CBS Board Meets to Weigh Deal as Viacom Finds Its Footing
(Bloomberg) -- When Viacom Inc. was weighing a merger with CBS Corp. last year, it didn’t seem like Chief Executive Officer Bob Bakish was negotiating from a position of strength.
Viacom’s Nickelodeon and MTV networks were losing viewers to Netflix Inc. and YouTube, and its Paramount Pictures studio was bleeding red ink. CBS, meanwhile, had the most-watched network and star CEO Les Moonves. Its board didn’t want Bakish in a top role: Moonves should take the helm, with his top deputy Joe Ianniello assuming the No. 2 spot.
That was then. When CBS directors led by interim Chairman Strauss Zelnick meet in Los Angeles Thursday, the board will be eyeing a reinvigorated Viacom, basking in fresh growth. At CBS, Moonves is gone -- ousted in September after a dozen women leveled accusations of sexual misconduct -- and the company is weighing whether to make interim CEO Ianniello its permanent chief.
That puts Bakish, 55, in a far stronger position to lead the combined company as CBS considers rekindling merger talks for the third time in as many years. The board discussion, which is expected to canvass other options besides just a Viacom deal, will be informed by work already carried out by CBS’s bankers, said people with knowledge of the matter.
‘It’s on Us’
That was hardly the case last May when Bakish, in the job for less than two years, held a town-hall meeting with staff after a second round of talks with CBS faltered. The message was clear: If anyone was going to save the company, it would have to be Viacom itself.
“I want you to realize one thing -- it’s on us,” Bakish said at the media group’s headquarters in New York’s Times Square. “Viacom’s future -- our future -- will be overwhelmingly shaped by what we do,” he told staff, according to people who attended the presentation.
Since then, Bakish and his team have acquired two direct-to-consumer video platforms -- Pluto TV and Awesomeness TV -- giving the company a bigger foothold in online television. Viacom signed a deal to sell movies to Netflix and has begun rebuilding its studio business, with the aim of more than doubling revenue to $1 billion by producing more content for others.
Viacom’s share price is up almost 12 percent this year, compared with about 5 percent for the broader market. CBS is enjoying its own resurgence as the Moonves cloud lifts: Its shares have climbed 15 percent.
Assuming the CBS board decides that a combination with Viacom is the best bet, it’s worth remembering that the two companies -- controlled by Shari Redstone and her family’s National Amusements Inc. -- had already agreed to the economic terms for a merger. The deal was forecast to generate as much as $1 billion in cost benefits.
Last year’s discussions fell apart because of a dispute over who would lead the combined company. Moonves also was leading an effort to strip the Redstones of their approximate 80 percent voting stake. The family also controls about 80 percent of Viacom, its other major media holding, after splitting the two companies more than a decade ago.
Viacom directors, who had agreed to take 0.6135 CBS share for every nonvoting share of their company, are likely to push for more if negotiations resume, people familiar with the matter said. And with CBS searching for a permanent CEO, Bakish may emerge as a top contender to lead the combined group.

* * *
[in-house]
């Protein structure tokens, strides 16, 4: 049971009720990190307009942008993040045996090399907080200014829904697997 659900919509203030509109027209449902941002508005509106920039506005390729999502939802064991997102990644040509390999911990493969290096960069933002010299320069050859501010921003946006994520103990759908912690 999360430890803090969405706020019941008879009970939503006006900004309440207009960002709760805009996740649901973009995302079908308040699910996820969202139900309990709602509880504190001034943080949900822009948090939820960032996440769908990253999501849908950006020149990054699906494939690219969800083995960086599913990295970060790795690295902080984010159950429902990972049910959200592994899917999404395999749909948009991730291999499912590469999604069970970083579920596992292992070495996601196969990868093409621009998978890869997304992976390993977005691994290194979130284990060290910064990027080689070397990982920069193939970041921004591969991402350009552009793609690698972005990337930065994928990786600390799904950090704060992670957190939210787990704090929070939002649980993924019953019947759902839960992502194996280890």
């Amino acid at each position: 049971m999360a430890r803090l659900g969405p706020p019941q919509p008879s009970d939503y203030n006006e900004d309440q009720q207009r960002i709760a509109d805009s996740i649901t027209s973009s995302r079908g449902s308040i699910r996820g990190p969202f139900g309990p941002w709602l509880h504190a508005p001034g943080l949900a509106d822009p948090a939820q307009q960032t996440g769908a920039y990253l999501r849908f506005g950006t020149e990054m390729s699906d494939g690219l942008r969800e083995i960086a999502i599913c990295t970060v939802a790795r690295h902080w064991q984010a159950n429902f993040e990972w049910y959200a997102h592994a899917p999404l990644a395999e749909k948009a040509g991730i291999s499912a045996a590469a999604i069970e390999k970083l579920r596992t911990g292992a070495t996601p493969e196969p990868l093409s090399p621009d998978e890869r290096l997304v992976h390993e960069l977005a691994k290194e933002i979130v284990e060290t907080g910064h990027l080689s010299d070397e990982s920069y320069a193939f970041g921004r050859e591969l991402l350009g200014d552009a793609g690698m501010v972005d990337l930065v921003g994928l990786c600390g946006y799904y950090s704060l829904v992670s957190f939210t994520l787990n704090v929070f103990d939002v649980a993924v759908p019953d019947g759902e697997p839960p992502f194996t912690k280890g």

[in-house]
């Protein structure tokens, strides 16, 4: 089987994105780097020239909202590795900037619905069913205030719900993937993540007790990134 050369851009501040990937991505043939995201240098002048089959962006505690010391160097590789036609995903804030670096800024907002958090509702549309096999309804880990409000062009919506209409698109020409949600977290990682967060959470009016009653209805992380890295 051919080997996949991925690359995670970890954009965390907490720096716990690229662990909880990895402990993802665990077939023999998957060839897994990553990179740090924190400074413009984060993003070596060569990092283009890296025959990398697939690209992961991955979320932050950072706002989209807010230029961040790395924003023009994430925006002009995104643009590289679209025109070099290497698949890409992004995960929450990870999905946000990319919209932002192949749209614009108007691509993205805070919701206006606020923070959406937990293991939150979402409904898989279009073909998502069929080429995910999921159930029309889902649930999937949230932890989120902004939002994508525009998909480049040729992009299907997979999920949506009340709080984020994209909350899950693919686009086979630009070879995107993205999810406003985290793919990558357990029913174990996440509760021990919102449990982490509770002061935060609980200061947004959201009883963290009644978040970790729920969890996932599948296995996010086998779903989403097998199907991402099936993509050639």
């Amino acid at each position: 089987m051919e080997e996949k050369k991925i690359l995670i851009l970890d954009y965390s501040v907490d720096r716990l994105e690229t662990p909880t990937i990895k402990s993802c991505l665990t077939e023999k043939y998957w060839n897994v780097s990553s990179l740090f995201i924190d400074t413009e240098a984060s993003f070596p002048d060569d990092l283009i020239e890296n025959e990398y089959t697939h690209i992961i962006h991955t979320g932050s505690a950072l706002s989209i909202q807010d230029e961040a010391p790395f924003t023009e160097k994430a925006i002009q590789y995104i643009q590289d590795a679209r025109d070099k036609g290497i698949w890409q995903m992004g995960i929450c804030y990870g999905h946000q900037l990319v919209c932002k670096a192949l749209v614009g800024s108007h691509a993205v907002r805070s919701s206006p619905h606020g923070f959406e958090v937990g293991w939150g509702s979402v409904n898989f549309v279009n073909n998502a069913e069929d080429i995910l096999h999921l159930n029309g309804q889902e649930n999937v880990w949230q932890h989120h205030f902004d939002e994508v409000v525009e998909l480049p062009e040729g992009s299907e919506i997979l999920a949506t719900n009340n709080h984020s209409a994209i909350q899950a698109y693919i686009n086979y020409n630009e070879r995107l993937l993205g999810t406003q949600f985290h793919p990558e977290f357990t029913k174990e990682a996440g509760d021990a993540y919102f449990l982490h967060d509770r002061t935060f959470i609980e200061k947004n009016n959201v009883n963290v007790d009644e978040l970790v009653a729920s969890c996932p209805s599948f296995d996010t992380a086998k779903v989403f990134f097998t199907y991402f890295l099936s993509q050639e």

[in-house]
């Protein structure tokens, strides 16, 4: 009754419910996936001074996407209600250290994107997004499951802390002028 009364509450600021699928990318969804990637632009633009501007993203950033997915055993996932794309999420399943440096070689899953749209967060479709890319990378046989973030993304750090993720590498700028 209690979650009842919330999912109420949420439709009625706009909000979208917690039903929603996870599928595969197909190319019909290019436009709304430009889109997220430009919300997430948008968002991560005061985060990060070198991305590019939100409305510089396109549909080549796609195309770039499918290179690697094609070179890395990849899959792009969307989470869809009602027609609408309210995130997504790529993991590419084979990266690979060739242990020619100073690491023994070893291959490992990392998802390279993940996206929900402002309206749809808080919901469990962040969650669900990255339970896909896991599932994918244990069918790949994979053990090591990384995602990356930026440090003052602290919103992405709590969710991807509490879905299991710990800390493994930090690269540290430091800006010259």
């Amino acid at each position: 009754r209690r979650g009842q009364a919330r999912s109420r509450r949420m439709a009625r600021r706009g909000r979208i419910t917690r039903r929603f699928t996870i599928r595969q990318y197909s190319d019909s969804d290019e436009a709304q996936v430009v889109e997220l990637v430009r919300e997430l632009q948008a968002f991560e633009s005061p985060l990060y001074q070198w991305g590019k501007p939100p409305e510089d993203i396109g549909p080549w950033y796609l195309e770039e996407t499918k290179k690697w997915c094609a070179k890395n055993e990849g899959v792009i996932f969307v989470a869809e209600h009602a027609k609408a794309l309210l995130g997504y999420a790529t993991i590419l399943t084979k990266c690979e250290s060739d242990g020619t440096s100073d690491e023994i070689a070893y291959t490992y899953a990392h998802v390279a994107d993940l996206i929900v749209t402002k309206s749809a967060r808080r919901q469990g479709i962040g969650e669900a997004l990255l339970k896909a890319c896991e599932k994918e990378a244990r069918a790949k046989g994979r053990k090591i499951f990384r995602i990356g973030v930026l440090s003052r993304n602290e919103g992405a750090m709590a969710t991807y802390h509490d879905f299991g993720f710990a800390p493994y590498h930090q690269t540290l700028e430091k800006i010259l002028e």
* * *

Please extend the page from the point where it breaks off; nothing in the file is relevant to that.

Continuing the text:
CBS has enlisted executive-recruiting firm Korn/Ferry to help find a new leader. Experience with big mergers is one criterion they have discussed. A CBS representative is said to have reached out to potential candidates, including former Walt Disney Co. Chief Operating Officer Tom Staggs.
To be sure, not everyone is convinced that Viacom is CBS’s best option. Sanford C. Bernstein & Co. analyst Todd Juenger thinks Discovery Inc. or AMC Networks Inc. could be “less bad” as merger partners. CBS still runs the most-watched network in the U.S. and now boasts than 6 million paying online subscribers -- with plans to reach 8 million by year-end. It might be better off selling itself, he speculated.
But some CBS investors who had resisted the idea of a merger with a weaker Viacom are starting to come around.
“Bob’s done an extremely good job,” said Kevin Lee Hon Sion, a portfolio manager and analyst at Letko Brosseau & Associates Inc. in Montreal, a shareholder in CBS. “With CBS, the audience skews older. Add the MTVs, Nickelodeons and BETs of the world, and it becomes more powerful. You can put together Paramount and the CBS TV studio, you become a very strong provider of content.”
And the dealmaking might not stop there. National Amusements has previously said it would be open to a second transaction that would give the combined CBS-Viacom more scale to compete with the digital media giants that have wreaked havoc on traditional broadcasters.
That could mean a combination with other content players such as Discovery, Lions Gate Entertainment Corp. or the entertainment arm of Sony Corp.
To underscore just how much things have changed for Viacom, Bakish recently spoke on Bloomberg Television after acquiring Pluto TV -- an ad-supported online video service. Viacom, once seen as the weak link in a deal, “absolutely” doesn’t need to merge with CBS to prosper, he said.
“We cemented our turnaround in ’18,” said Bakish, who’s been with Viacom since 1997. “We’re now leaning hard into the evolution of our company, growing our opportunity.”
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